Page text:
-

The Observer is a Student-run, daily print & online newspaper serving Notre Dame & Saint Mary's. Learn more about us.

-

viewpoint

Why you should be paying attention to Ajax

| Wednesday, May 1, 2019

When Americans typically think of soccer, we think of the stuff that comes on NBC when we are waking up. That being said, soccer has grown immensely in popularity. People now more know about the leagues across Europe, as well as the Champions League, which pits the best of the best against each other in tournament-style fashion.

By the time this article reaches you, you may have seen soccer news about a game between Tottenham Hotspur and Ajax. Many know who Tottenham Hotspur, or “Spurs,” are, as they are one of the six-biggest English clubs competing for Premier League glory every year. But fewer people know about their semi-final competition, Ajax. Those who know the history of soccer and the ins and outs of the modern game know Ajax and the incredible contribution the Dutch club has made to what we witness today.

Ajax are based in Amsterdam, and are one of the three-biggest Dutch clubs, the other being PSV Eindhoven and Feyenoord Rotterdam. All three clubs share similar business models and styles of play, which Ajax pioneered. In the 1960s and 1970s, Ajax revolutionized soccer on and off the field. First, on the field, Ajax had two things going its way. First, it had the greatest Dutch player ever in Johan Cruyff on the team. Secondly, under coach Rinus Michels, it had a tactical system known as “Total Football.” Essentially, Total Football is a system in which positions are interchangeable, and each player can adapt to different situations. It depends on a team being balanced, technically sound and each player fundamentally understanding the game so he can instantaneously respond to what he encounters. For his system, Rinus Michels was recently named the greatest manager ever by French newspaper L’Equipe.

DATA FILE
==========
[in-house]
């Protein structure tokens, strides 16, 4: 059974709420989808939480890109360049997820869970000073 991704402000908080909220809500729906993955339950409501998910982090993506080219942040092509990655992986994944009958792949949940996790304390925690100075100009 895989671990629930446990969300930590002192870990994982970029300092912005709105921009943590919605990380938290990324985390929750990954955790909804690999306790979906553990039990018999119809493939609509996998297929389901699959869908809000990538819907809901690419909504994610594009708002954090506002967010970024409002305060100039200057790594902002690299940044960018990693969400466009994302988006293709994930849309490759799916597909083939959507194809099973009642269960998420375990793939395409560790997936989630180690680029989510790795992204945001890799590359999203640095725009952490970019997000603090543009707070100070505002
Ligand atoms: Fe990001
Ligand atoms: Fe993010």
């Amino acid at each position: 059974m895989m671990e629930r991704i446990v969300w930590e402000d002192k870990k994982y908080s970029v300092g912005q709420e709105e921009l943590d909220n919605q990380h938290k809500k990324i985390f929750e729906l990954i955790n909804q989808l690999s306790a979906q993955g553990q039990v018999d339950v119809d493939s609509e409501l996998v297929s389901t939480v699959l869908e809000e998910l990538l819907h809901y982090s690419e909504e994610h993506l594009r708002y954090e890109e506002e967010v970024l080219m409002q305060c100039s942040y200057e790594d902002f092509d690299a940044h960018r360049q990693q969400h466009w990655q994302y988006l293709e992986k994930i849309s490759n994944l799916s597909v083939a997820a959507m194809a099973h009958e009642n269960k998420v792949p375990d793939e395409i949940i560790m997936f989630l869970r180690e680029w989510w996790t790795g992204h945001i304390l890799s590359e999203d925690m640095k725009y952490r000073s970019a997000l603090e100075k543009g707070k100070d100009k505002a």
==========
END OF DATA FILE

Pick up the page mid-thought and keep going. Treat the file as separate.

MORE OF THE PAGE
Off the field, the club changed how clubs acquired players. Ajax became famous for its academy. In the academy, they would take young, talented players and train them in the Ajax style of playing. That way, when they got older, players could seamlessly transition into the senior squad.

These strategies were extremely successful for the club. In its history, the club has won the Dutch league, known as the Eredivisie, 33 times, and the Champions League four times. The academy has produced legends of the game that have gone on to win at Ajax and the biggest clubs around Europe. Furthermore, many of these players have gone back to work in some capacity for the club or manage other clubs around Europe. For example, the current CEO of Ajax is Edwin Van der Sar, who played goalkeeper for Ajax, winning the Champions League with them — along with four league titles — and then went on to do the same with Manchester United.